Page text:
Slip Opinions Home
Page | Keyword | Case | Docket | Date: Filed / Added |    Download WordPerfect version (16800 bytes)     Download RTF version (10691 bytes)




Plaintiff - Appellee,

No. 05-2113
D. New Mexico)

Defendant - Appellant.

(D.C. No. CIV-03-1246 JC/LCS)


Before HARTZ, Circuit Judge, BARRETT, Senior Circuit Judge, and McCONNELL, Circuit Judge.

Alfredo Castro-Pineda pleaded guilty to conspiracy to possess with intent to distribute more than 500 grams of a methamphetamine mixture and on October 21, 2002, was sentenced to 168 months in prison. He did not appeal that conviction. On October 24, 2003, he filed a habeas motion under 28 U.S.C. § 2255. That motion raised three ineffective-assistance-of-counsel claims: (1) counsel failed to argue to the district court that a firearm found in his home was unrelated to the drug activity and could not be used to enhance his sentence; (2) counsel failed to convince the court that he met the safety-valve requirements of 18 U.S.C. § 3553(f); and (3) counsel failed to object to the presentence report and move for a two-level reduction based on his role as a "minor participant." The government responded to these claims, and the case was referred to a magistrate judge who appointed counsel and set the case for oral argument.

With counsel appointed, Mr. Castro-Pineda filed an unopposed motion to vacate the scheduled oral argument so that both sides could file briefs relating to Blakely v. Washington, 542 U.S. 296 (2004). The magistrate judge granted the motion to vacate oral argument, and ordered Mr. Castro-Pineda to file an amended motion. The order stated that "[t]he Amended Motion may introduce new claims as well as re-introduce claims that were filed in the original [motion]. The Amended Motion may also address . . . and discuss solely whether it should be applied retroactively." R. Doc. 14. Mr. Castro-Pineda filed an amended habeas motion on September 7, 2004. The amended motion did not raise the arguments that were raised in his original pro se motion. Instead, the amended motion argued only that Blakely was retroactive and, in the alternative, that his habeas motion should be treated as a direct appeal.

The magistrate judge issued proposed findings and recommended that the habeas motion be denied because Blakely was not retroactive and because his case was not before the court on direct review. The magistrate judge also noted that the amended motion did not raise the issues raised in the original motion. Before the district court ruled, Mr. Castro-Pineda filed a motion to proceed pro se. In that motion he alleged that he had spoken with his court-appointed attorney, who informed him that he would not be filing objections to the magistrate judge's proposed disposition. He also indicated that his attorney had a "conflict of interest" because he had failed to reintroduce the original claims. R. Doc. 22 at 2. The magistrate judge granted the motion to proceed pro se and gave Mr. Castro-Pineda additional time to file objections. Mr. Castro-Pineda filed his objections and also stated that the issues raised in his original pro se motion were abandoned without his consent.

The district court adopted the magistrate judge's proposed findings, noting that this court had ruled in the interim that Blakely was not retroactive. The district court also addressed the claims raised in the original motion and found that they were without merit. The district court denied a certificate of appealability (COA), which is now sought from this court.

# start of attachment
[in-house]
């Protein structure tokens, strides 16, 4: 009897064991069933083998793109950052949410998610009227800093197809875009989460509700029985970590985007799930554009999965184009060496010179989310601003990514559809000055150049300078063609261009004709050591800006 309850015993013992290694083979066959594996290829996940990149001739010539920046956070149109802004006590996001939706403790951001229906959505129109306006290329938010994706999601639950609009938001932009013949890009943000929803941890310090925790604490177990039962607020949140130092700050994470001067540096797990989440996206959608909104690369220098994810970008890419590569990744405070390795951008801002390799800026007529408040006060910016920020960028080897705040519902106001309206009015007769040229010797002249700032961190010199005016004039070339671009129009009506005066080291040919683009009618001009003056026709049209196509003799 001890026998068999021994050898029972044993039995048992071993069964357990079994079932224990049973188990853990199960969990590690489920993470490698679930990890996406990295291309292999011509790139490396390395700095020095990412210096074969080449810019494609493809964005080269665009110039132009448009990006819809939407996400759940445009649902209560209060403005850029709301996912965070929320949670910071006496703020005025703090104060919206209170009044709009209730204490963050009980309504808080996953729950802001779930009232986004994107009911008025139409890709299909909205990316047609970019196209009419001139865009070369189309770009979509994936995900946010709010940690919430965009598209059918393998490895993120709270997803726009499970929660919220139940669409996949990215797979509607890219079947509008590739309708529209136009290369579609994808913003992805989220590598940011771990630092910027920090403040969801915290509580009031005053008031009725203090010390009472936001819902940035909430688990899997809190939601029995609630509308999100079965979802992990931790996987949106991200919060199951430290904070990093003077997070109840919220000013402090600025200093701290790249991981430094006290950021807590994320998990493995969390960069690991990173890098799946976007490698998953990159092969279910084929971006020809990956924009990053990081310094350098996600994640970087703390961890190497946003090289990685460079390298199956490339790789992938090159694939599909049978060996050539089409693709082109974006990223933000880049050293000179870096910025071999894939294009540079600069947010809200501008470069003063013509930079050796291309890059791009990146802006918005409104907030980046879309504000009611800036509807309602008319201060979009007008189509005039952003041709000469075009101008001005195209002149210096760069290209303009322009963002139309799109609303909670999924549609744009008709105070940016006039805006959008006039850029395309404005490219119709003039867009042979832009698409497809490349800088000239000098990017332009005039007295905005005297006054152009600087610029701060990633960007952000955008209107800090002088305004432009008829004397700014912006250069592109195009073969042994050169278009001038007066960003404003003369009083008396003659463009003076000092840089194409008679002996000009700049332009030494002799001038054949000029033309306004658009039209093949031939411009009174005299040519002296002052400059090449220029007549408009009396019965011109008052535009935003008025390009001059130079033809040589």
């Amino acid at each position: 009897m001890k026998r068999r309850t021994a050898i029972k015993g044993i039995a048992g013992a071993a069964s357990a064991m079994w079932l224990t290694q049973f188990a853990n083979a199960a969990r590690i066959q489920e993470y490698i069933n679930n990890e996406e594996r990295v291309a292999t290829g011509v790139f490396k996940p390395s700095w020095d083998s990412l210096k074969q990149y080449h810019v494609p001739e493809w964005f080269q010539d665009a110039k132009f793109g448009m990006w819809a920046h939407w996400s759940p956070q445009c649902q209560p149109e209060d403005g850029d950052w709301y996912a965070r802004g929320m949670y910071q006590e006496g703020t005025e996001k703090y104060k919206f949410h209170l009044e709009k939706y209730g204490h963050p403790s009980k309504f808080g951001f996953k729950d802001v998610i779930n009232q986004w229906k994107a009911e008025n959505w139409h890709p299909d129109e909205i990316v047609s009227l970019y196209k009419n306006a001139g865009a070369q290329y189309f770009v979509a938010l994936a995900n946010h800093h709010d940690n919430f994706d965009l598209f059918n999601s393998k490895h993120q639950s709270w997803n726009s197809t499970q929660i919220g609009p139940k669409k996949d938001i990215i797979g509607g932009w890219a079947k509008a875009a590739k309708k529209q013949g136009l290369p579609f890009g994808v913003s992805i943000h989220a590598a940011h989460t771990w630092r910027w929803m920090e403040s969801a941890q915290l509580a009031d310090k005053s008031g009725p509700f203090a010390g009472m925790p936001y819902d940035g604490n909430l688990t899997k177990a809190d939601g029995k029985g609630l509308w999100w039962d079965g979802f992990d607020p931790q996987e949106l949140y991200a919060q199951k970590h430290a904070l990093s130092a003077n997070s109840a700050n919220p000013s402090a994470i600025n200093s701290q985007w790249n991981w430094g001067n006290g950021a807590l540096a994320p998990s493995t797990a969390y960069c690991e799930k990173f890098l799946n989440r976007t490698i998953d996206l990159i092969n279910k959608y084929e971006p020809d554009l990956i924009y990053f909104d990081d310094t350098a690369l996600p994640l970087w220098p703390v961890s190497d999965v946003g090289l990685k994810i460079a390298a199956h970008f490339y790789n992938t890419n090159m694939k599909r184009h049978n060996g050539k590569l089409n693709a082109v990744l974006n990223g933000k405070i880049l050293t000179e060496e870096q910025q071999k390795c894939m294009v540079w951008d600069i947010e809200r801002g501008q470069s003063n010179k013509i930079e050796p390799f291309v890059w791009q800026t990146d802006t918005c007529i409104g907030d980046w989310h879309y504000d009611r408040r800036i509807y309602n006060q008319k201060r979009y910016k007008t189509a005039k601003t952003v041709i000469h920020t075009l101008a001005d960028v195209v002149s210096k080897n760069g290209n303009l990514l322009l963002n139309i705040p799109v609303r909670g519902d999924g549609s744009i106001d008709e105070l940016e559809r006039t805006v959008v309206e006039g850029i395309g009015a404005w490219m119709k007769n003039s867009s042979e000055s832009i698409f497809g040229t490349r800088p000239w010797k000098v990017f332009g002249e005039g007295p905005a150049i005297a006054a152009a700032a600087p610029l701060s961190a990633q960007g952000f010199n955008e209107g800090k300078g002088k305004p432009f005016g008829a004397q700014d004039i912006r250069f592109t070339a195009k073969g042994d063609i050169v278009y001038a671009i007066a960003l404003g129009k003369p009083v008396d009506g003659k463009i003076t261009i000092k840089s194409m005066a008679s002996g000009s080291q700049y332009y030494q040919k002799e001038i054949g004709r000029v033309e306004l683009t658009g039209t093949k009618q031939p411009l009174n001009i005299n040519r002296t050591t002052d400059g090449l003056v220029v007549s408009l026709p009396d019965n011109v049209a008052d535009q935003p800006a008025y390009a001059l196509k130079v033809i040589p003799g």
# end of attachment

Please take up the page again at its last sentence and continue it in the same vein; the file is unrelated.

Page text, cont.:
"A certificate of appealability may issue . . . only if the applicant has made a substantial showing of the denial of a constitutional right." 28 U.S.C. § 2253(c)(2). This means that the applicant must show "that reasonable jurists could debate whether (or, for that matter, agree that) the petition should have been resolved in a different manner or that the issues presented were adequate to deserve encouragement to proceed further." Slack v. McDaniel, 529 U.S. 473, 484 (2000) (internal quotation marks omitted). In other words, the applicant must show that the district court's resolution of the constitutional claim was either "debatable or wrong." Id. If the petition was denied on procedural grounds, the applicant faces a double hurdle. Not only must the applicant make a substantial showing of the denial of a constitutional right, but he must also show "that jurists of reason would find it debatable . . . whether the district court was correct in its procedural ruling." Id. "Where a plain procedural bar is present and the district court is correct to invoke it to dispose of the case, a reasonable jurist could not conclude either that the district court erred in dismissing the petition or that the petition should be allowed to proceed further." Id. Mr. Castro-Pineda has not met this burden.

We review the district court's factual findings for clear error and its legal conclusions de novo. English v. Cody, 241 F.3d 1279, 1282 (10th Cir. 2001). No reasonable jurist could dispute the district court's resolution of Mr. Castro-Pineda's claims. Neither Blakely nor United States v. Booker, 125 S. Ct. 738 (2005), is retroactive, see United States v. Bellamy, 411 F.3d 1182, 1186-88 (10th Cir. 2005), and there is no reason to consider this habeas application as a direct appeal. The district court also properly concluded that the claims raised in the original pro se motion were without merit.

We therefore DENY a COA for substantially the same reasons as the district court.


Harris L Hartz

Circuit Judge

Slip Opinions Home
Page | Keyword | Case | Docket | Date: Filed / Added |    Download WordPerfect version (16800 bytes)     Download RTF version (10691 bytes)
Comments to: WebMaster, ca10 [at]
Updated: October 24, 2005.
HTML markup © 2005, Washburn University School of Law.